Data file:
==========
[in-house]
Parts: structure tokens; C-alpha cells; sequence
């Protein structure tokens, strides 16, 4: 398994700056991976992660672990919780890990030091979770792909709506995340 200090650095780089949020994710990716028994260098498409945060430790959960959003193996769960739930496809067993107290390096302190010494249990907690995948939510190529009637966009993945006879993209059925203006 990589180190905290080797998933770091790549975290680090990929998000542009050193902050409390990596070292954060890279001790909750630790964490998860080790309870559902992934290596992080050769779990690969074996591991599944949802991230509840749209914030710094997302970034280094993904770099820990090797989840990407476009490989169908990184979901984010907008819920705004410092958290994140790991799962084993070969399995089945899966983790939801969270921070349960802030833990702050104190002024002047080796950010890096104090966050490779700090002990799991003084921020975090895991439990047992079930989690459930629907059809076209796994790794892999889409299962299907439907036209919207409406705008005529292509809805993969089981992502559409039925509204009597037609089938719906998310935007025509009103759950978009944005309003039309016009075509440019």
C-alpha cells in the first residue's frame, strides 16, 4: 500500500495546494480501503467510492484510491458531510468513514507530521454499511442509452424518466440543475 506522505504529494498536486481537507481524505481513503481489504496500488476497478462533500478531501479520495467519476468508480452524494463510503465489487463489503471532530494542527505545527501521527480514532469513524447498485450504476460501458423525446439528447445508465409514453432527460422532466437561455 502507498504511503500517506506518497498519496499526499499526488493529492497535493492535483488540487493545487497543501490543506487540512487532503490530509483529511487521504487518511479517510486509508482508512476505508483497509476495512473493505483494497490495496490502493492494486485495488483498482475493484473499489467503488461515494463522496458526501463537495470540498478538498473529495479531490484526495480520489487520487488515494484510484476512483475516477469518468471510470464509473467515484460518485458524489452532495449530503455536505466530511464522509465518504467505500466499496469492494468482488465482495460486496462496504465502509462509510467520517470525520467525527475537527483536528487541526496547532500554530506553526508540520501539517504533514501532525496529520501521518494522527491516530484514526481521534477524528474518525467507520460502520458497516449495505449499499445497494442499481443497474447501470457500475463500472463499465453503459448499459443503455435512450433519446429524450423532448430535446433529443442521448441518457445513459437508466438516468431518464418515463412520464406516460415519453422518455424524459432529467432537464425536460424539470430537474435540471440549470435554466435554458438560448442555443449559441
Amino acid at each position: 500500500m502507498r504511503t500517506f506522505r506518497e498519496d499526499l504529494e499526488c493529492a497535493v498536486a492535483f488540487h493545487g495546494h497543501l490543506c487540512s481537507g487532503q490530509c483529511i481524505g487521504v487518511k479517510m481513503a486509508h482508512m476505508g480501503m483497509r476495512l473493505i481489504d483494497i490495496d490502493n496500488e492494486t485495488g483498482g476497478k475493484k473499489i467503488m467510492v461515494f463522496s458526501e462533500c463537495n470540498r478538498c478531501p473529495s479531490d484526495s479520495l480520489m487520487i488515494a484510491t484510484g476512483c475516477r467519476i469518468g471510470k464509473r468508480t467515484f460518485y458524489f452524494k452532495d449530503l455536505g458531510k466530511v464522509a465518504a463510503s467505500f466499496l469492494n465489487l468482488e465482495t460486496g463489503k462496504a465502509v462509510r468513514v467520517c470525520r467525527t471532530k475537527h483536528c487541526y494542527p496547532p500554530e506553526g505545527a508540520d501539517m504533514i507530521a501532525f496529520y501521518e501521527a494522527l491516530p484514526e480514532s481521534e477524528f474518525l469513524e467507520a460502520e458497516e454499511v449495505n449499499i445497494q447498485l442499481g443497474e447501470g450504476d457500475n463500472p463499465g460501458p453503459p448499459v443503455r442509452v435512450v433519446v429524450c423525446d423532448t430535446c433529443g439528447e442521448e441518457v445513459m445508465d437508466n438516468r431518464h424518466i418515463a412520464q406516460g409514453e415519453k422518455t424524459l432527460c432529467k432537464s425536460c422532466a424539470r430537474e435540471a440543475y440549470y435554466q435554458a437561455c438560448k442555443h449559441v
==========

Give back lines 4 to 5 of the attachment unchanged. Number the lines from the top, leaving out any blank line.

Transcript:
C-alpha cells in the first residue's frame, strides 16, 4: 500500500495546494480501503467510492484510491458531510468513514507530521454499511442509452424518466440543475 506522505504529494498536486481537507481524505481513503481489504496500488476497478462533500478531501479520495467519476468508480452524494463510503465489487463489503471532530494542527505545527501521527480514532469513524447498485450504476460501458423525446439528447445508465409514453432527460422532466437561455 502507498504511503500517506506518497498519496499526499499526488493529492497535493492535483488540487493545487497543501490543506487540512487532503490530509483529511487521504487518511479517510486509508482508512476505508483497509476495512473493505483494497490495496490502493492494486485495488483498482475493484473499489467503488461515494463522496458526501463537495470540498478538498473529495479531490484526495480520489487520487488515494484510484476512483475516477469518468471510470464509473467515484460518485458524489452532495449530503455536505466530511464522509465518504467505500466499496469492494468482488465482495460486496462496504465502509462509510467520517470525520467525527475537527483536528487541526496547532500554530506553526508540520501539517504533514501532525496529520501521518494522527491516530484514526481521534477524528474518525467507520460502520458497516449495505449499499445497494442499481443497474447501470457500475463500472463499465453503459448499459443503455435512450433519446429524450423532448430535446433529443442521448441518457445513459437508466438516468431518464418515463412520464406516460415519453422518455424524459432529467432537464425536460424539470430537474435540471440549470435554466435554458438560448442555443449559441
Amino acid at each position: 500500500m502507498r504511503t500517506f506522505r506518497e498519496d499526499l504529494e499526488c493529492a497535493v498536486a492535483f488540487h493545487g495546494h497543501l490543506c487540512s481537507g487532503q490530509c483529511i481524505g487521504v487518511k479517510m481513503a486509508h482508512m476505508g480501503m483497509r476495512l473493505i481489504d483494497i490495496d490502493n496500488e492494486t485495488g483498482g476497478k475493484k473499489i467503488m467510492v461515494f463522496s458526501e462533500c463537495n470540498r478538498c478531501p473529495s479531490d484526495s479520495l480520489m487520487i488515494a484510491t484510484g476512483c475516477r467519476i469518468g471510470k464509473r468508480t467515484f460518485y458524489f452524494k452532495d449530503l455536505g458531510k466530511v464522509a465518504a463510503s467505500f466499496l469492494n465489487l468482488e465482495t460486496g463489503k462496504a465502509v462509510r468513514v467520517c470525520r467525527t471532530k475537527h483536528c487541526y494542527p496547532p500554530e506553526g505545527a508540520d501539517m504533514i507530521a501532525f496529520y501521518e501521527a494522527l491516530p484514526e480514532s481521534e477524528f474518525l469513524e467507520a460502520e458497516e454499511v449495505n449499499i445497494q447498485l442499481g443497474e447501470g450504476d457500475n463500472p463499465g460501458p453503459p448499459v443503455r442509452v435512450v433519446v429524450c423525446d423532448t430535446c433529443g439528447e442521448e441518457v445513459m445508465d437508466n438516468r431518464h424518466i418515463a412520464q406516460g409514453e415519453k422518455t424524459l432527460c432529467k432537464s425536460c422532466a424539470r430537474e435540471a440543475y440549470y435554466q435554458a437561455c438560448k442555443h449559441v